The Current

Can video games promote empathy?

At a time when the real world faces wars, humanitarian crises, and hate propaganda, proponents of so-called empathy games say the video games can create new levels of empathy and understanding. But others are skeptical of the claim.
A so-called empathy game called 1979 Revolution, based on true stories and historical events, places the player in the middle of the Iranian revolution. (iNK Stories)

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It's not your average video game.

Imagine it's 1979. Revolution is brewing and you're on the streets of Tehran experiencing it all from the perspective of a young photographer named Reza.

The game 1979: Revolution is one of a growing number of so-called empathy games that aims to give players a real understanding of what it's like to get caught up in a revolution,  or live life as a transwoman, or have a young child with cancer.

Empathy, or serious games as they're also called, have been growing in popularity. Just recently UNESCO — the United Nations' cultural agency — released a new game of its own.

Game designer Paul Darvasi is the author of a paper commissioned by UNESCO, How Digital Games can Support Peace Education and Conflict Resolution, and tells The Current's Anna Maria Tremonti how empathy games can create a unique perspective that goes beyond what literature and TV can do.
Paul Darvasi's UNESCO paper argues that video games can be used to promote peace education and conflict resolution. (CBC)

"The difference with a video game, or a digital game, is that you actually enact the actions of your character — the world changes according to your actions in the game," Darvasi explains.

"And as a result of that it has a more profound psychological, emotional and cognitive resonance, and therefore it has the possibility or the potential to leave a much stronger imprint with the individual."

Darvasi shares the example of a game called Hush, developed by a University of Southern California student in 2008 where a player takes on the role of a Rwandan mother who is hiding from a Hutu patrol during the civil war. The point of the game is simply to pacify your child, to sing a lullaby so that it doesn't alert the Hutu patrol to your presence.

"The game provokes a lot of anxiety because outside you could hear screams and people begging for their lives and bursts of machine gunfire," Darvasi tells Tremonti.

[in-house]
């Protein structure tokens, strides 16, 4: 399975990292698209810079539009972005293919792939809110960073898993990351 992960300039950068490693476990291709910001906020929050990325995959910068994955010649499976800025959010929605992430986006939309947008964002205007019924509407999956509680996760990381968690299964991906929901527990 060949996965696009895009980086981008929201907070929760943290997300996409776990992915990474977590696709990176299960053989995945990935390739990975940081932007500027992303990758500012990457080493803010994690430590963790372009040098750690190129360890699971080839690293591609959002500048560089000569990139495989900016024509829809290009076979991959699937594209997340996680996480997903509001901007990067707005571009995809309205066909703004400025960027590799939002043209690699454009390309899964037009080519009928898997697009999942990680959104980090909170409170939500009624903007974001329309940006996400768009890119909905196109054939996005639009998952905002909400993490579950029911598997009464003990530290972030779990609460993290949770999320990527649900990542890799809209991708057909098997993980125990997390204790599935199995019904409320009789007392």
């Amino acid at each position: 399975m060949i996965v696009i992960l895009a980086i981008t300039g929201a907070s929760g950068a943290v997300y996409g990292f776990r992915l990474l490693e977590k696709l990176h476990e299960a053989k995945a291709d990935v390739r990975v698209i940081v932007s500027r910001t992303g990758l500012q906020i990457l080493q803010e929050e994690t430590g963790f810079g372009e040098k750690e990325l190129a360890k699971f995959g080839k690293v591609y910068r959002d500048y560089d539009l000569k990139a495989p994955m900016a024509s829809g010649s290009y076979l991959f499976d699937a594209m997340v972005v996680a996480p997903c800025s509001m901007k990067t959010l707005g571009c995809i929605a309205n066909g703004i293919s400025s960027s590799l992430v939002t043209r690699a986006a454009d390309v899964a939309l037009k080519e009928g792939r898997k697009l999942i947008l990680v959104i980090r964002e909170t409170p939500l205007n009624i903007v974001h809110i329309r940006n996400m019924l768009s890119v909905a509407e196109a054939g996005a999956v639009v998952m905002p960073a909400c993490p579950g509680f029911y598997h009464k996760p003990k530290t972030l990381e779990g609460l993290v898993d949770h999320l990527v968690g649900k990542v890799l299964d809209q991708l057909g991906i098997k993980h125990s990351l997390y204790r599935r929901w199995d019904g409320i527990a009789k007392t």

"And while this is going on the player has to ... play a rhythmical game on the keyboard in order to maintain the lullabye."

Why the UN is looking into using games to build empathy and understanding. 2:35

Darvasi states a game alone won't guarantee that empathy will come from it.

"Players often play the game to win. They're not really interested in the story, or the text, and they're just kind of playing through the mechanics in order to get to the end. So I feel it's very important that if that is a desired outcome in an educational environment or for some other purpose it's important to contextualize gameplay."

Mary Gordon, founder and president of Roots of Empathy — a classroom program that aims to increase empathy, and decrease aggression and bullying — doesn't believe the claim that video games will make a person more empathic.

However she does believe its validity is "a massive contribution to our overall knowledge."

"Generally speaking what the games do is they help an individual take a different perspective and maybe take the perspective of whoever is in the video."

Gordon says that beyond perspective, empathy includes the key component: emotion.

"It's the feeling part of a person connecting directly face to face experientially with another person. And that's why they say empathy develops in the first relationships in life."

"This whole idea of empathy, we need to understand it is developed between people not between a person and a screen but between a person and a person."

Listen to the full segment at the top of this web post.

This segment was produced by The Current's Willow Smith and Liz Hoath.